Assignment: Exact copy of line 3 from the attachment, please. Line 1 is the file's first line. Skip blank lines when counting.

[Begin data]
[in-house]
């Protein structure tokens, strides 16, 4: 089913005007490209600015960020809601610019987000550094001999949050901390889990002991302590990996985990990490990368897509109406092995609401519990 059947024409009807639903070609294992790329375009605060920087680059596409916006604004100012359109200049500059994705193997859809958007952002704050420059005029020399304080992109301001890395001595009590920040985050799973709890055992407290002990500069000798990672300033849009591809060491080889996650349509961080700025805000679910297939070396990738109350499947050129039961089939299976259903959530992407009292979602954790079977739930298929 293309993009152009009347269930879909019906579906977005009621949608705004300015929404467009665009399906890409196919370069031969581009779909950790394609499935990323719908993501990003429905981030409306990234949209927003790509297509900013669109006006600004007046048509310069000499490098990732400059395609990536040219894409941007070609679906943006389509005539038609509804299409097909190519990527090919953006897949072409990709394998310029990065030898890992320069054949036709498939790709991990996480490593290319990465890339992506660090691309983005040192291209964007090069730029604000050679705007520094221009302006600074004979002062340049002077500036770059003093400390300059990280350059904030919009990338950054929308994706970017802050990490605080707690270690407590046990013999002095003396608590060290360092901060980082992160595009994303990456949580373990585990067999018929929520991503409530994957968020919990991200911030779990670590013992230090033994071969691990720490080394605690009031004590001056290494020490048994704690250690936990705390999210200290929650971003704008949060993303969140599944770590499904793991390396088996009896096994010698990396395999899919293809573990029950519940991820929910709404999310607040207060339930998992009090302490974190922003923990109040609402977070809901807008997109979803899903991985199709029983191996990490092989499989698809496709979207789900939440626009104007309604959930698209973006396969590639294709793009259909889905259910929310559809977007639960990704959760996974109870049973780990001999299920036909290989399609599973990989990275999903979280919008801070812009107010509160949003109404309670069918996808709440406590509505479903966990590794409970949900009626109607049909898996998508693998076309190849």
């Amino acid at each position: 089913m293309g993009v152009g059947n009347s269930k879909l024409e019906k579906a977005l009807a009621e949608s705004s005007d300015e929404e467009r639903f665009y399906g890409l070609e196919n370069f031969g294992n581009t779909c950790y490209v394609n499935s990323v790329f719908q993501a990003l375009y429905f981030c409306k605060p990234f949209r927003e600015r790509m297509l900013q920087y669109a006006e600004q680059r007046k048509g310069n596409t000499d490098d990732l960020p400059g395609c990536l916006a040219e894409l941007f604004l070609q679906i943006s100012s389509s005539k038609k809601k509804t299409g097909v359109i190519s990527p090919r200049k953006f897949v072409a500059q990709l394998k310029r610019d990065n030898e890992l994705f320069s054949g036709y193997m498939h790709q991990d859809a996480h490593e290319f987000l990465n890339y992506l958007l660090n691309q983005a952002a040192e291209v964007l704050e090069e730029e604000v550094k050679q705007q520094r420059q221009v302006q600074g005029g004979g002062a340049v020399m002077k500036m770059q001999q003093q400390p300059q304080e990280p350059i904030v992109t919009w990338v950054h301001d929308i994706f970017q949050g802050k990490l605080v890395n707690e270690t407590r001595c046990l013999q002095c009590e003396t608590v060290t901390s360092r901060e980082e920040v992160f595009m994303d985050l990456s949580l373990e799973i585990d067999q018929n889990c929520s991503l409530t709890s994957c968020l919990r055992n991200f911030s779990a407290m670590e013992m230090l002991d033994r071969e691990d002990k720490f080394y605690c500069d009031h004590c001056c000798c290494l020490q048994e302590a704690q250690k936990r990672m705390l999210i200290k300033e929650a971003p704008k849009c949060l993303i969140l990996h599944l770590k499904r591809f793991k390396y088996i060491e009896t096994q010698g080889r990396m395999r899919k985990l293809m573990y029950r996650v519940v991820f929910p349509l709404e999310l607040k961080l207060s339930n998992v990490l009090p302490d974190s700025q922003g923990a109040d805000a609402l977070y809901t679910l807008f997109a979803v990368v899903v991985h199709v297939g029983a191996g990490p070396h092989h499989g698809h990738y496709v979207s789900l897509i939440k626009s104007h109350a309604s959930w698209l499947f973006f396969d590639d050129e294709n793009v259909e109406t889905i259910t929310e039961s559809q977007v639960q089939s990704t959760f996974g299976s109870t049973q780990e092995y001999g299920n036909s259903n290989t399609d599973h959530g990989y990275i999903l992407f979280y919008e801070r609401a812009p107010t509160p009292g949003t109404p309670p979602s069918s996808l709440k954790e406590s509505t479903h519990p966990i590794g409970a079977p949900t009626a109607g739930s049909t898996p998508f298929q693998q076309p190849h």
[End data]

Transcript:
């Amino acid at each position: 089913m293309g993009v152009g059947n009347s269930k879909l024409e019906k579906a977005l009807a009621e949608s705004s005007d300015e929404e467009r639903f665009y399906g890409l070609e196919n370069f031969g294992n581009t779909c950790y490209v394609n499935s990323v790329f719908q993501a990003l375009y429905f981030c409306k605060p990234f949209r927003e600015r790509m297509l900013q920087y669109a006006e600004q680059r007046k048509g310069n596409t000499d490098d990732l960020p400059g395609c990536l916006a040219e894409l941007f604004l070609q679906i943006s100012s389509s005539k038609k809601k509804t299409g097909v359109i190519s990527p090919r200049k953006f897949v072409a500059q990709l394998k310029r610019d990065n030898e890992l994705f320069s054949g036709y193997m498939h790709q991990d859809a996480h490593e290319f987000l990465n890339y992506l958007l660090n691309q983005a952002a040192e291209v964007l704050e090069e730029e604000v550094k050679q705007q520094r420059q221009v302006q600074g005029g004979g002062a340049v020399m002077k500036m770059q001999q003093q400390p300059q304080e990280p350059i904030v992109t919009w990338v950054h301001d929308i994706f970017q949050g802050k990490l605080v890395n707690e270690t407590r001595c046990l013999q002095c009590e003396t608590v060290t901390s360092r901060e980082e920040v992160f595009m994303d985050l990456s949580l373990e799973i585990d067999q018929n889990c929520s991503l409530t709890s994957c968020l919990r055992n991200f911030s779990a407290m670590e013992m230090l002991d033994r071969e691990d002990k720490f080394y605690c500069d009031h004590c001056c000798c290494l020490q048994e302590a704690q250690k936990r990672m705390l999210i200290k300033e929650a971003p704008k849009c949060l993303i969140l990996h599944l770590k499904r591809f793991k390396y088996i060491e009896t096994q010698g080889r990396m395999r899919k985990l293809m573990y029950r996650v519940v991820f929910p349509l709404e999310l607040k961080l207060s339930n998992v990490l009090p302490d974190s700025q922003g923990a109040d805000a609402l977070y809901t679910l807008f997109a979803v990368v899903v991985h199709v297939g029983a191996g990490p070396h092989h499989g698809h990738y496709v979207s789900l897509i939440k626009s104007h109350a309604s959930w698209l499947f973006f396969d590639d050129e294709n793009v259909e109406t889905i259910t929310e039961s559809q977007v639960q089939s990704t959760f996974g299976s109870t049973q780990e092995y001999g299920n036909s259903n290989t399609d599973h959530g990989y990275i999903l992407f979280y919008e801070r609401a812009p107010t509160p009292g949003t109404p309670p979602s069918s996808l709440k954790e406590s509505t479903h519990p966990i590794g409970a079977p949900t009626a109607g739930s049909t898996p998508f298929q693998q076309p190849h």